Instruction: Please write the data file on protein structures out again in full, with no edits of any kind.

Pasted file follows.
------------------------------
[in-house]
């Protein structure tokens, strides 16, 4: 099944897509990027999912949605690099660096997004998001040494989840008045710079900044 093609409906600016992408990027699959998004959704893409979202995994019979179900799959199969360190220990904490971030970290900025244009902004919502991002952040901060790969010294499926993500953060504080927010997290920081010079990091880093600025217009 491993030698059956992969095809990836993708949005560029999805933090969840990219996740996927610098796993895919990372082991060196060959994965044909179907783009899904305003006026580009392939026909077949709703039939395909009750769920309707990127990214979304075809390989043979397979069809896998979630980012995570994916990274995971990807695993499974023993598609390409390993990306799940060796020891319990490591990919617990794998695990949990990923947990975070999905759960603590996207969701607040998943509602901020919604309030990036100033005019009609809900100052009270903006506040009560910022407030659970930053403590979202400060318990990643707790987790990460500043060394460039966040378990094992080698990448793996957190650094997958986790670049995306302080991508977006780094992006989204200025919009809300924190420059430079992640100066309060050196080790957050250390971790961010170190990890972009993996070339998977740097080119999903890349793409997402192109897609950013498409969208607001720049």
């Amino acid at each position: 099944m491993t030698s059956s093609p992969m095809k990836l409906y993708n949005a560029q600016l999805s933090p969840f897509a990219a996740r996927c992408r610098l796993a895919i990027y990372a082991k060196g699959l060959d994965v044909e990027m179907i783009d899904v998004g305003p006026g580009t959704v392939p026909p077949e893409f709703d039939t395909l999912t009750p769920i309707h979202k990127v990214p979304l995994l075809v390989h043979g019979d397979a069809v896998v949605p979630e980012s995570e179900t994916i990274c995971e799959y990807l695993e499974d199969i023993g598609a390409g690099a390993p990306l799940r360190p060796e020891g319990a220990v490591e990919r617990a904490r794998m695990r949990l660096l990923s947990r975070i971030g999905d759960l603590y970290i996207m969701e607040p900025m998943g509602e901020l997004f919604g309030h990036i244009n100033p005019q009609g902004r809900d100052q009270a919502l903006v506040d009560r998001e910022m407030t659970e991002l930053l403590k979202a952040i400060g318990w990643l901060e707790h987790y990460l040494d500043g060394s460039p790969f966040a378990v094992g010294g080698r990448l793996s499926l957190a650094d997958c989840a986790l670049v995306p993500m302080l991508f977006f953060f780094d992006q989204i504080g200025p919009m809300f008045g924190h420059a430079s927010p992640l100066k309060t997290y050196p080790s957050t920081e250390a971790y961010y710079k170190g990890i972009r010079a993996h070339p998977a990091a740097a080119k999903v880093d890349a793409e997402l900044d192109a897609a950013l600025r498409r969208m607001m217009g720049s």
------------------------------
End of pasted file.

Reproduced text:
[in-house]
């Protein structure tokens, strides 16, 4: 099944897509990027999912949605690099660096997004998001040494989840008045710079900044 093609409906600016992408990027699959998004959704893409979202995994019979179900799959199969360190220990904490971030970290900025244009902004919502991002952040901060790969010294499926993500953060504080927010997290920081010079990091880093600025217009 491993030698059956992969095809990836993708949005560029999805933090969840990219996740996927610098796993895919990372082991060196060959994965044909179907783009899904305003006026580009392939026909077949709703039939395909009750769920309707990127990214979304075809390989043979397979069809896998979630980012995570994916990274995971990807695993499974023993598609390409390993990306799940060796020891319990490591990919617990794998695990949990990923947990975070999905759960603590996207969701607040998943509602901020919604309030990036100033005019009609809900100052009270903006506040009560910022407030659970930053403590979202400060318990990643707790987790990460500043060394460039966040378990094992080698990448793996957190650094997958986790670049995306302080991508977006780094992006989204200025919009809300924190420059430079992640100066309060050196080790957050250390971790961010170190990890972009993996070339998977740097080119999903890349793409997402192109897609950013498409969208607001720049």
């Amino acid at each position: 099944m491993t030698s059956s093609p992969m095809k990836l409906y993708n949005a560029q600016l999805s933090p969840f897509a990219a996740r996927c992408r610098l796993a895919i990027y990372a082991k060196g699959l060959d994965v044909e990027m179907i783009d899904v998004g305003p006026g580009t959704v392939p026909p077949e893409f709703d039939t395909l999912t009750p769920i309707h979202k990127v990214p979304l995994l075809v390989h043979g019979d397979a069809v896998v949605p979630e980012s995570e179900t994916i990274c995971e799959y990807l695993e499974d199969i023993g598609a390409g690099a390993p990306l799940r360190p060796e020891g319990a220990v490591e990919r617990a904490r794998m695990r949990l660096l990923s947990r975070i971030g999905d759960l603590y970290i996207m969701e607040p900025m998943g509602e901020l997004f919604g309030h990036i244009n100033p005019q009609g902004r809900d100052q009270a919502l903006v506040d009560r998001e910022m407030t659970e991002l930053l403590k979202a952040i400060g318990w990643l901060e707790h987790y990460l040494d500043g060394s460039p790969f966040a378990v094992g010294g080698r990448l793996s499926l957190a650094d997958c989840a986790l670049v995306p993500m302080l991508f977006f953060f780094d992006q989204i504080g200025p919009m809300f008045g924190h420059a430079s927010p992640l100066k309060t997290y050196p080790s957050t920081e250390a971790y961010y710079k170190g990890i972009r010079a993996h070339p998977a990091a740097a080119k999903v880093d890349a793409e997402l900044d192109a897609a950013l600025r498409r969208m607001m217009g720049s």